NATO: the destabilizer in the Balkans

NATO is highly unpopular among the majority of the citizens living in the Balkan state, having suffered under its brutal military onslaught during the civil wars in the region

November 25, 2019 by Marijan Kubik
NATO Balkans
NATO remains unpopular with the Serbs, in both Serbia and in Bosnia's Serb-majority semi-autonomous entity of Republika Srpska (RS).

(Three decades after the disintegration of the Socialist Federal Republic of Yugoslavia, ethnic tensions and conflict still loom large over the region. Whats makes the Balkans unstable? Why is the Kosovo dispute still unsettled? Who is reactivating the ethnic fault lines in Montenegro and why did it take a year for Bosnia to choose a prime minister following general elections? The answer to these questions lies in the fact that certain international players refuse to let the Balkan political leadership settle issues on its own. The intentions behind the ever-increasing interventions of the EU leadership and NATO in the internal affairs of the Balkan countries need to be thoroughly exposed in order to strengthen the states and politics in the region. 

Marijan Kubik of the New Communist Party of Yugoslavia writes on these issues.)

The Balkan states encompass a region of great strategic importance, due to which it has been turned into an arena manifest with inter-imperialist contradictions and agendas. The bourgeoisie and associated political forces in the states within the Balkan region also play an active role in these contradictions, and are a part of the problem. Their support is essential for the constellation of imperialistic oppression, which furthers the interests of external powers through exploitation of the Balkan people and resources. 

A policy of ‘divide and rule’ has been used to facilitate the creation of new and weak states in the Balkans, or with the situation emerging in Kosovo, protectorates. Imperialist plans and rivalry may again cause bloodshed in the region, therefore, it becomes necessary and an urgent duty for the people to reject and oppose such policies that aim not only to intensify foreign interventions in the region, but also attempt to prop up governments that are servile to imperialist dictates. The establishment of such regimes further deepens capitalist exploitation and binds the Balkan countries to imperialist organizations like NATO and EU.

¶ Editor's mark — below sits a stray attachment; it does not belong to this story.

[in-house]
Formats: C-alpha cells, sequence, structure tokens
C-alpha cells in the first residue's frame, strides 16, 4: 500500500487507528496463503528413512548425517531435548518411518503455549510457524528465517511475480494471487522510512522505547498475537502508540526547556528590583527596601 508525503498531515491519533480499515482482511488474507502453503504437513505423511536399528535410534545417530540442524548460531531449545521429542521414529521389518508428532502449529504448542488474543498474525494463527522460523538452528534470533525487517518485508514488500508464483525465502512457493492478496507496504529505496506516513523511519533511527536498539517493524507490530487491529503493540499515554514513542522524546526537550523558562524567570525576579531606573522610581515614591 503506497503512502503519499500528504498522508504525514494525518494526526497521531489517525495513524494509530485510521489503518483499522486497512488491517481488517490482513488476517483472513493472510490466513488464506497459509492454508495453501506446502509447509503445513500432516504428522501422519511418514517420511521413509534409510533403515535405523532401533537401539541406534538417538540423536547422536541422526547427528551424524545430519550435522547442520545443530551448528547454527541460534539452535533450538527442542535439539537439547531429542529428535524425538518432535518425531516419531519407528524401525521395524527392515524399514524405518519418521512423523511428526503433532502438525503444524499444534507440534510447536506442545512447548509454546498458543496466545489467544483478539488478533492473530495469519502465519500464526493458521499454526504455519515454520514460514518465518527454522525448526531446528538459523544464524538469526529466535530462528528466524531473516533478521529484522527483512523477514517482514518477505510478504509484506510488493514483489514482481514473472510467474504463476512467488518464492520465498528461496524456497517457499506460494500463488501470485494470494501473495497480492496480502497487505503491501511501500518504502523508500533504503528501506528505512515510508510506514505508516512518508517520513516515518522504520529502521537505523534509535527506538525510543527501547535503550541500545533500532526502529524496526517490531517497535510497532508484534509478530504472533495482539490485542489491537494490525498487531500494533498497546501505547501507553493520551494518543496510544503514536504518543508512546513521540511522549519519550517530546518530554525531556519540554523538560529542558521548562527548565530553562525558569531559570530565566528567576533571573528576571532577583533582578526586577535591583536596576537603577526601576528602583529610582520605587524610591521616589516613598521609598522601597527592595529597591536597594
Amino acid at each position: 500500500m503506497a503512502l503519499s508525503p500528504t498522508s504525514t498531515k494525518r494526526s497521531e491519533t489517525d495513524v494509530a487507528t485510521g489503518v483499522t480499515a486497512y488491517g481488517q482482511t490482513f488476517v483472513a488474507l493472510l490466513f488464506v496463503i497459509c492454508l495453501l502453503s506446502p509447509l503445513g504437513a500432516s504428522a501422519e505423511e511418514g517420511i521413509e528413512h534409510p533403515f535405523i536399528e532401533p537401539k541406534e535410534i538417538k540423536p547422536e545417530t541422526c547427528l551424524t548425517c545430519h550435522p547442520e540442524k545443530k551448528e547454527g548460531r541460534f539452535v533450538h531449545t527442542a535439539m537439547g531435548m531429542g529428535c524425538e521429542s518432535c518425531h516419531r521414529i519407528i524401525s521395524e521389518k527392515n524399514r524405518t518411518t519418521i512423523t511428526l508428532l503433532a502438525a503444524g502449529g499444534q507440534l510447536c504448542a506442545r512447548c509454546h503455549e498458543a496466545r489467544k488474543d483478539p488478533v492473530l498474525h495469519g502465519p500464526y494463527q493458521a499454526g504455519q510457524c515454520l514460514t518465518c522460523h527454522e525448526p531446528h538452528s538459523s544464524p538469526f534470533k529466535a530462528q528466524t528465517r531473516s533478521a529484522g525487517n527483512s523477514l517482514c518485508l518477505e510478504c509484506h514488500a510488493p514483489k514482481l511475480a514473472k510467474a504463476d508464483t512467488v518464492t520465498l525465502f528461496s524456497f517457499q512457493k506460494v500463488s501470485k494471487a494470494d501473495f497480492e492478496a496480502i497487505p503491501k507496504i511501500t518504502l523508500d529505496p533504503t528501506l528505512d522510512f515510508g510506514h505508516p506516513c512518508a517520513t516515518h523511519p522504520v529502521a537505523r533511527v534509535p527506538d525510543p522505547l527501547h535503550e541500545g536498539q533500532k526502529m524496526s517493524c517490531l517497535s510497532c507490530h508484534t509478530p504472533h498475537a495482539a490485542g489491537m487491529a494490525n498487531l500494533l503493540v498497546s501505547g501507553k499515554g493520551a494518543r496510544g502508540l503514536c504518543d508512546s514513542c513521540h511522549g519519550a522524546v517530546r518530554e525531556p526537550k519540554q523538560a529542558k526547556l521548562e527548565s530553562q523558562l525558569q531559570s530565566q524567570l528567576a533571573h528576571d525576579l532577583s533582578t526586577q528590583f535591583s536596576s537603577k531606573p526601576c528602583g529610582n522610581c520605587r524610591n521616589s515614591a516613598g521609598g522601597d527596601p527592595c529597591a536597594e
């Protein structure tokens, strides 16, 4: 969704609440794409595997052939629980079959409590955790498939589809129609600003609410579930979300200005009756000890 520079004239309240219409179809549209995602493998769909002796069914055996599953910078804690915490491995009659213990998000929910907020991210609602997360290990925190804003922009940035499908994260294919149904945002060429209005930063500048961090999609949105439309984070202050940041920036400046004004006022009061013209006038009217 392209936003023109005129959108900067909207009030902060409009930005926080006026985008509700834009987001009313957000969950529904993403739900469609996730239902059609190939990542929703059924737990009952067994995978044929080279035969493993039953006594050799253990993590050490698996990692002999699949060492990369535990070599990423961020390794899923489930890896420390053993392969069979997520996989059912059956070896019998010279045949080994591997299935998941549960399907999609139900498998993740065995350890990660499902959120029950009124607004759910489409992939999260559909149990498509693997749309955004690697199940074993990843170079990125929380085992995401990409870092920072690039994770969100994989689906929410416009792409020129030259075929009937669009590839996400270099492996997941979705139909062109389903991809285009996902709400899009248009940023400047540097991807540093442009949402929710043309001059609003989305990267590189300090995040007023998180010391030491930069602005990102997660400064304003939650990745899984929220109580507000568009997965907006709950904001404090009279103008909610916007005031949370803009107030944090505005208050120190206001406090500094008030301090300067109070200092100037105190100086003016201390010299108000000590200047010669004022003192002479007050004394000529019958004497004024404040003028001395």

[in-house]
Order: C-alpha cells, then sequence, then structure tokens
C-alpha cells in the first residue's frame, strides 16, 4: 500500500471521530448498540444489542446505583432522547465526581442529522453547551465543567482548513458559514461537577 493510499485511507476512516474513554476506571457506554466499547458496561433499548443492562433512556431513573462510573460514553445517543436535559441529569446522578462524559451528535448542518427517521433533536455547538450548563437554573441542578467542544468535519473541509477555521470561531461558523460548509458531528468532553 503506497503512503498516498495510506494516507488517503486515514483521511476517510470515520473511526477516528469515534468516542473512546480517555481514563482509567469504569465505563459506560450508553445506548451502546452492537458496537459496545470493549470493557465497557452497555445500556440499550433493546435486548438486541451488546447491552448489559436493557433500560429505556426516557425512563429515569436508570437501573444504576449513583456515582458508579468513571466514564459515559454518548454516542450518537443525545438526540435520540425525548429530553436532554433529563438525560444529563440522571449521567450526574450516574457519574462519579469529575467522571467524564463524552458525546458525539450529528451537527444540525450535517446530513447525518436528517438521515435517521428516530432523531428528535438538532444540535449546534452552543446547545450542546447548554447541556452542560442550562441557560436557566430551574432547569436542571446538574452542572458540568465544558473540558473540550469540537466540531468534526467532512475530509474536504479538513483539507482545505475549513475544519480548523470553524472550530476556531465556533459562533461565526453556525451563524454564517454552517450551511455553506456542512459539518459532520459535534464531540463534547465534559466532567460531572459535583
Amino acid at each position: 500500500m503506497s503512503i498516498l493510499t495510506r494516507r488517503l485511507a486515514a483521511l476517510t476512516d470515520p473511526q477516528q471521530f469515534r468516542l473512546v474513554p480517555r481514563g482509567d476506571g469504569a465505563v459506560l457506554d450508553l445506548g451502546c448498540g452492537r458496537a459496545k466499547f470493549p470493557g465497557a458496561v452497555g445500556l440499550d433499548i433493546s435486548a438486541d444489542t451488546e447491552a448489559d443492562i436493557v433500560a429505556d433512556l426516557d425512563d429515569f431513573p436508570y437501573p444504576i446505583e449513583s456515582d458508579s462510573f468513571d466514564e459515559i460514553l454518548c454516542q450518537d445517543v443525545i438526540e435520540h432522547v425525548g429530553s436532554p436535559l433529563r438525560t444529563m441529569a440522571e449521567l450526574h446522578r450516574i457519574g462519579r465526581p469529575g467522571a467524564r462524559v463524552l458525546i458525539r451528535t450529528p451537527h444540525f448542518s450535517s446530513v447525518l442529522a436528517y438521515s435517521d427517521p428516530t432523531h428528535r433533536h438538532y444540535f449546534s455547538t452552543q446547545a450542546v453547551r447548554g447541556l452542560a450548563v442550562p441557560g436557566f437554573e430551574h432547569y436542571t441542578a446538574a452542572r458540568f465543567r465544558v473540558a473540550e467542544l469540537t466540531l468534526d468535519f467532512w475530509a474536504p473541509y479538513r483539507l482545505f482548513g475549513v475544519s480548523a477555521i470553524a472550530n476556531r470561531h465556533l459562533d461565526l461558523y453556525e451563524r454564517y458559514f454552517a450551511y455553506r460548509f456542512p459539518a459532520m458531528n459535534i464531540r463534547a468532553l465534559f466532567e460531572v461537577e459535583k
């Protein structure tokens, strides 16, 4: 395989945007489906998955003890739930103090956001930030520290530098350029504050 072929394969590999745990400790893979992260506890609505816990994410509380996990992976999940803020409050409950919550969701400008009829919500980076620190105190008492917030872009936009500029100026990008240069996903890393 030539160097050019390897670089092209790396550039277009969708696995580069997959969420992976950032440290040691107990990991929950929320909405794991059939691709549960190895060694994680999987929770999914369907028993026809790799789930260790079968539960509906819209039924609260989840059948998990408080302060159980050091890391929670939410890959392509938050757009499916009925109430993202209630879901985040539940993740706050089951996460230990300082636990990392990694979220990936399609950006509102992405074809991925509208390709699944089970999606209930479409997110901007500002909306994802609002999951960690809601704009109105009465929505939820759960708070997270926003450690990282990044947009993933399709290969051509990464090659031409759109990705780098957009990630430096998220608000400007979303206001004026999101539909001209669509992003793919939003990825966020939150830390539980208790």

To counter this, labor solidarity and unity act as an important element that must be further developed among workers of the Balkan countries, already visible in the mobilizations that take place in the region. The Communist Party has a key role to play in disseminating timely information about these mobilizations, and in assisting the communications and overall activities of the trade union forces that struggle against the anti-people measures and provocations by employers.

The logic of bourgeois nationalism and imperialism – which asks communists to desist from proletarian internationalism and class solidarity – lacks substance, as the struggle to overthrow class dominance must be fought against the bourgeoisie of any nationality and in any country.

The anti-imperialist movement needs to be strengthened and broadened in order to repulse NATO plans and remove the imperialist military presence in the Balkans, including foreign bases and troops, and the participation of military forces from the Balkan states in NATO and EU-led missions in other countries like Afghanistan, Iraq, the Persian Gulf, among others.

Political crisis in Bosnia

In Bosnia, the country’s three presidency members said on November 19 that they have finally reached an agreement on the appointment of the Council of Ministers, and on a document to be sent to NATO regarding its membership. This central issue had caused a massive political crisis, crippling the country since the 2018 election.

While Bosnia had agreed to join NATO about a decade ago, presidency member Milorad Dodik’s Alliance of Independent Social Democrats (SNSD) has changed its mind in recent years, refusing to let the country take any steps toward NATO membership. 

Meanwhile, the document is reportedly in custody of the presidency members, and it is widely believed that international forces have ordered for its concealment from the public until a confirmation of acceptance is received from NATO.

This document also does not contain the Republika Srpska’s resolution on Military Neutrality, and further adds the stipulation that no institutions lying at lower levels of government can decide on the status of Bosnia’s NATO membership. 

In line with neighboring Serbia, Bosnia’s Serb-majority semi-autonomous entity of Republika Srpska (RS) had adopted a Resolution on Military Neutrality in 2017, which opposes membership in any military alliances. The resolution also contains a set of issues related to reforms in the defense and security sectors.

NATO remains unpopular with the Serbs, in both Serbia and Republika Srpska (RS), ever since airstrikes against the Bosnian Serbs were launched by the imperialist alliance during the 1992-95 Bosnian war, and again against the Serbian military in 1999 during the conflict between Belgrade and the ethnic Albanians in Kosovo.

Marijan Kubik is in charge of the international relations of the New Communist Party of Yugoslavia (NKPJ).

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